Steve Blank The difference between innovators and entrepreneurs


I just received a thank you note from a student who attended a fireside chat that I had at the ranch. Something I said seemed to inspire:

"I've always thought you had to be innovative, original to be an entrepreneur. Now, I have a different perception. Entrepreneurs are the ones who make things happen. (This) requires concentration, diligence, discipline, flexibility and perseverance. They can take an innovative idea and make it impactful. … Successful entrepreneurs are also those who take up the challenge, adapt and adjust their plans to adapt to any problems that may arise. "


Over the past decade, I have watched hundreds of my engineering students and about 1,500 of the country's top scientists in the National Science Foundation's Innovation Corps. , diagnostics, digital health, therapeutics, drones, robotics, bitcoin, machine learning, etc. Some of these world-class innovators are recruited by large companies such as professional athletes, with equal pay checks. Others join startups to launch themselves alone. But what I noticed is that it is rare that the most intelligent technique innovator is the most successful contractor.

Being an expert in a technology field rarely makes you competent in business. Building a business requires very different skills from building a neural network in Python or decentralized blockchain applications in Ethereum.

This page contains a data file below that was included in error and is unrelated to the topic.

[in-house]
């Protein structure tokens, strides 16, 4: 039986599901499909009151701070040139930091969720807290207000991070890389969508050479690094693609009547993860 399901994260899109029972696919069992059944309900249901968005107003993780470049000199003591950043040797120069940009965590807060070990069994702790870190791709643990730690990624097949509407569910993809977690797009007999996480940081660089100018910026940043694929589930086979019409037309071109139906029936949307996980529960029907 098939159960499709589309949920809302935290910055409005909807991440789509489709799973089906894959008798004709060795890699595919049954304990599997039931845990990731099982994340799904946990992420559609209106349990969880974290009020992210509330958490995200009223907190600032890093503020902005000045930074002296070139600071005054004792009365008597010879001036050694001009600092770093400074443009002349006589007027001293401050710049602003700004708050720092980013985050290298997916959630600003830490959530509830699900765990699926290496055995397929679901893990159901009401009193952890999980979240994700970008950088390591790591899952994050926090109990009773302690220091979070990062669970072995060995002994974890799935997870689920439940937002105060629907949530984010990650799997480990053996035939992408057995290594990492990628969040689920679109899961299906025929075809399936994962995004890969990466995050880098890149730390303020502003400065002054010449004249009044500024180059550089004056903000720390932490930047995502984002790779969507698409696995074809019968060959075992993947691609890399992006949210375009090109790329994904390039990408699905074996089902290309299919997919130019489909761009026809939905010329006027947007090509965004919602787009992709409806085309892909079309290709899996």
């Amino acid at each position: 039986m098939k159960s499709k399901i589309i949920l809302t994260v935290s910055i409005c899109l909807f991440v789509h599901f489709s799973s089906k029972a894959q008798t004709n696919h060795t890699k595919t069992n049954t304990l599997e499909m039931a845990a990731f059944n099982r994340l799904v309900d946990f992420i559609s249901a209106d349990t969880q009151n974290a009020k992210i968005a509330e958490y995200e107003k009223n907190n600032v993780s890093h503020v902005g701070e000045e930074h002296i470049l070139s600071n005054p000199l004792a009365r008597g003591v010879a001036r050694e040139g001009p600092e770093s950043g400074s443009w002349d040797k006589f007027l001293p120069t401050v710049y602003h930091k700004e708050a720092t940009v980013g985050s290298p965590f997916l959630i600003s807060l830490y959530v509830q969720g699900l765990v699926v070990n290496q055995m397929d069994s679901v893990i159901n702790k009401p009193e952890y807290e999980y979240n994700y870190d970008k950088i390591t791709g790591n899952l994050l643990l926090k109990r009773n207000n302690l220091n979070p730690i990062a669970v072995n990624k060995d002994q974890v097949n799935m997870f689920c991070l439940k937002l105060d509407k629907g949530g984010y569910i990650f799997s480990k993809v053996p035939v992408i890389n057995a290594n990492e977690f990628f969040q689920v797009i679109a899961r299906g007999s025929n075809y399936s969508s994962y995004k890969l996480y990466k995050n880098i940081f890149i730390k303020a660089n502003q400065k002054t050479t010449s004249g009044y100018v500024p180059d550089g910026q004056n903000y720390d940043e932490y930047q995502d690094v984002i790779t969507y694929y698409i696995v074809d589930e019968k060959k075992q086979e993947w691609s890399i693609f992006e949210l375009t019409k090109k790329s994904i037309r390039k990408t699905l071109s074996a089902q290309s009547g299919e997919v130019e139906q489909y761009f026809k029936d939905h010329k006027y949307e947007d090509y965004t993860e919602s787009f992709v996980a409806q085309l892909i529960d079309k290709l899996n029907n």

Nothing makes me happier than seeing my students get great grades (and as they can tell you, I make them work really hard for them). But I remind them that customers do not ask for your transcript. Until we start giving notes of resilience, curiosity, agility, resourcefulness, recognition of style, tenacity and passion for products and customers, top scorers and successful entrepreneurs at best have zero correlation (and anecdotal evidence suggests that the correlation may actually be negative.)

Most of the big tech startups – Oracle, Microsoft, Apple, Amazon, Tesla – were built by a team led by a contractor.

This does not mean that if you have technical skills, you can not build a successful business. It means that success in construction a company that evolves depends on the search for a product / market adjustment, a sufficient number of customers, sufficient funding, a sufficient number of employees, distribution channels, etc. entrepreneurial skills you must quickly acquire or find a co-founder who already owns them.

Lessons learned

  • Entrepreneurship is a call, not a job.
  • An appeal is something you feel you should follow, it gives you direction and purpose, but does not guarantee a salary.
  • This allows you to create a missionary zeal to recruit others, encourage clients to embrace a vision, and have virtual investors finance a set of slides.
  • That's what makes you stand up and do it again when customers say no, when investors make fun of your idea or when your rocket fails to save space.

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